Bare Eyed Cockatoo

BARE-EYED COCKATOO
Cacatua sanguinea

» Also called Little Corella, Short-billed Corella, Blood-stained Cockatoo
» 14 to 16"
» Native to Australia and southern New Guinea
» There are 4 sub-species: Cacatua s. sanguinea, C. s. Normantoni, C. s. transfreta and C. s. gymnopis
» Highly gregarious. Is usually seen in flocks consisting of hundreds and even thousands of birds.
» Considered an agricultural pest in Australia. Populations are stable. 


The Bare-eyed Cockatoo is generally an intelligent, high-energy cockatoo. Bare-eyes occur in very large flocks and spend a great deal of time on the ground in the wild. Supervised floor/flat surface play on safe, clean, defined area with verbal permission should be encouraged. I believe because of their tendency to spend a lot of time on the ground, Bare-eyed Cockatoos should have a cage at least 30 inches wide, preferably with no grate to encourage floor play, and lots of foot toys. Many Bare-eyes will love to playfully roll on the floor of their cage with or without toys. They play on the ground in the wild and have been filmed playing on their backs banging two sticks together. Stimulation with a wide variety of toys, and play situations is essential. They tend to go from one thing to another in play rather than devoting a lot of time to one 'project'. Bare-eyed Cockatoos are very social birds with a large flock mentality, which means that usually they are not one-person birds. With guidance and time from everyone, Bare-eyeds can make a good family pet who stays tame to everyone in the family if everyone handles them on a frequent basis. Many love to play-wrestle with owners.


Problems include a tendency to be bitey. Often this is play and may start because over-excitement. Many birds can be calmed down if the energy in the household calms down. Bare-eyes need lots of chew toys. Their beak always seems pointy and sharp as one of their habits seems to be frequent bill-wiping on perches and other objects to keep it sharp. Many of them are nail chewers. This may be a natural habit because sharp, pointy beaks are good for digging in the ground for food in the wild. If you have a young Bare-eyed 'too, it is a good idea to get them used to having their nails gently filed as a routine grooming process. Just taking the pointy tips off can keep them easier to hold. As with most cockatoos, they have a tendency to become fat on predominantly seed diet.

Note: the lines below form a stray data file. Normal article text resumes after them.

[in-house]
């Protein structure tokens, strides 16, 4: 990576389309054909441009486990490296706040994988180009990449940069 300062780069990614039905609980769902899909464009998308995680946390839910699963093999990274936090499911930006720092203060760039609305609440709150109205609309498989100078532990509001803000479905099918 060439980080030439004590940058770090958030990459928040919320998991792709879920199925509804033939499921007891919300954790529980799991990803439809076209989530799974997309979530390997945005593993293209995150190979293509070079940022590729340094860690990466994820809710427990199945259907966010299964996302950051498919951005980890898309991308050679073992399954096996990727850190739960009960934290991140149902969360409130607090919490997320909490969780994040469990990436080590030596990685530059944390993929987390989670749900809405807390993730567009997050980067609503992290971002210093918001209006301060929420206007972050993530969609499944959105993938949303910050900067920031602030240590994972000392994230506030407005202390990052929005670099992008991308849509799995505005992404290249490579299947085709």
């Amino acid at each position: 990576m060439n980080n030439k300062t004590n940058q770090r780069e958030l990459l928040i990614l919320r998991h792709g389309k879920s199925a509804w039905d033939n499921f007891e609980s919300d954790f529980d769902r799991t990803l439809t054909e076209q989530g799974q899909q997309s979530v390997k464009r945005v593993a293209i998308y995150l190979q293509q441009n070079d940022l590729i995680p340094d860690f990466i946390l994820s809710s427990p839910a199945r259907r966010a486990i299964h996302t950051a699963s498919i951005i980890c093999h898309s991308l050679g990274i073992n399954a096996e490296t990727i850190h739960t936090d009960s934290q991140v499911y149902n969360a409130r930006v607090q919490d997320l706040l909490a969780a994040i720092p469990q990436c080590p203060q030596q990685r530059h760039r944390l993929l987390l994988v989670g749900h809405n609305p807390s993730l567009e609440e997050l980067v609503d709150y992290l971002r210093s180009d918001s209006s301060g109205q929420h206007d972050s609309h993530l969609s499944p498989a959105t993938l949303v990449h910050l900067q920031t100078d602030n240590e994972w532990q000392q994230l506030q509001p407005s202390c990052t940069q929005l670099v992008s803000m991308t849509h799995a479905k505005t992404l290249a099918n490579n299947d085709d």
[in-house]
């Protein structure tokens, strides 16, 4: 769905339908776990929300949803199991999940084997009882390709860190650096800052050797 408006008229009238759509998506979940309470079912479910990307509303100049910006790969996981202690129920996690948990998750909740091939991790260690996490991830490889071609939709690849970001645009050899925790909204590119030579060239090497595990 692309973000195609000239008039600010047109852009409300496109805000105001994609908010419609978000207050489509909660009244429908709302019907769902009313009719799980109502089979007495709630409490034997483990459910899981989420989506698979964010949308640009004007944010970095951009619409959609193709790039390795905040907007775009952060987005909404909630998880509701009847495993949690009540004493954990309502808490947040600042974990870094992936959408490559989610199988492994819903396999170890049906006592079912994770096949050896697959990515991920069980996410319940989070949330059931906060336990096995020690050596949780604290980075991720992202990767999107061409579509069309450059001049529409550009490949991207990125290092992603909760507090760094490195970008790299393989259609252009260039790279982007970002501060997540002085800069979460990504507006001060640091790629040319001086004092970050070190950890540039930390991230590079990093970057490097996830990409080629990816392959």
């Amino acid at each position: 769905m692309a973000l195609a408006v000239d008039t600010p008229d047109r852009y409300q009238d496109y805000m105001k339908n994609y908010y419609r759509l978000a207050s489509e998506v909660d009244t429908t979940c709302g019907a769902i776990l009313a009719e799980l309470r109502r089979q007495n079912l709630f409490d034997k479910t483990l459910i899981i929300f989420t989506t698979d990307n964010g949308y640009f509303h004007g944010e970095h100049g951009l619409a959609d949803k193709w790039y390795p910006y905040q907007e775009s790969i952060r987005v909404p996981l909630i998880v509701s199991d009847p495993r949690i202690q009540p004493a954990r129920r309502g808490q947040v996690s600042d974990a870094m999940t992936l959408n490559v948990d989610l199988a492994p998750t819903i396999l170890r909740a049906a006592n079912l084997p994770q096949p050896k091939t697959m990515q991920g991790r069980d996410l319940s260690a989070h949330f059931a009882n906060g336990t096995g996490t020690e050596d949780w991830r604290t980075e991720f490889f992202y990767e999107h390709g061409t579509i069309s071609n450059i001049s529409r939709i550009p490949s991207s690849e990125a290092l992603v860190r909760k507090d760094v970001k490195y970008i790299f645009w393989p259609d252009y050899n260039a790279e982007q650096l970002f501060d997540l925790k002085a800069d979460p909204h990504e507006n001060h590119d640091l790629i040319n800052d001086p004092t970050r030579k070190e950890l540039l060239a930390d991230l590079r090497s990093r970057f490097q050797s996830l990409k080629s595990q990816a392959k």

They can be excellent talkers but like most cockatoos can be noisy. They don't have the reputation for being excessively noisy. However, my Bare-eye, Roxi-ann was very quiet as far as screaming is concerned. She had a good vocabulary with about 20-30 words often spoken in context. She was one of the sweetest birds I have ever known and loved it when visitors showed her attention. I got her when she was 21 and she had been on a seed-only diet before she came to live with me. I was able to switch her to a healthy diet with lots of fresh veggies, whole grains, and Totally Organics pellets. Even such a good diet couldn't make up for her being on such a terrible diet for so long. She had lived with me for 10 years when she had died from a stroke.
 

    
The first Bare-eyed Cockatoo I ever worked with was a male who lived in a household with a mixed flock of parrots. If I remember correctly he was an imported bird who did not like to be handled. He particularly did not like to be groomed, and especially disliked having his pointy beak trimmed. He liked to keep it sharp, although he was not really a biter, he did like to nip to let you know that he was not happy with what was going on. I loved to watch him play with his toys ... he could chew up a block of wood faster than any bird I had ever known.   


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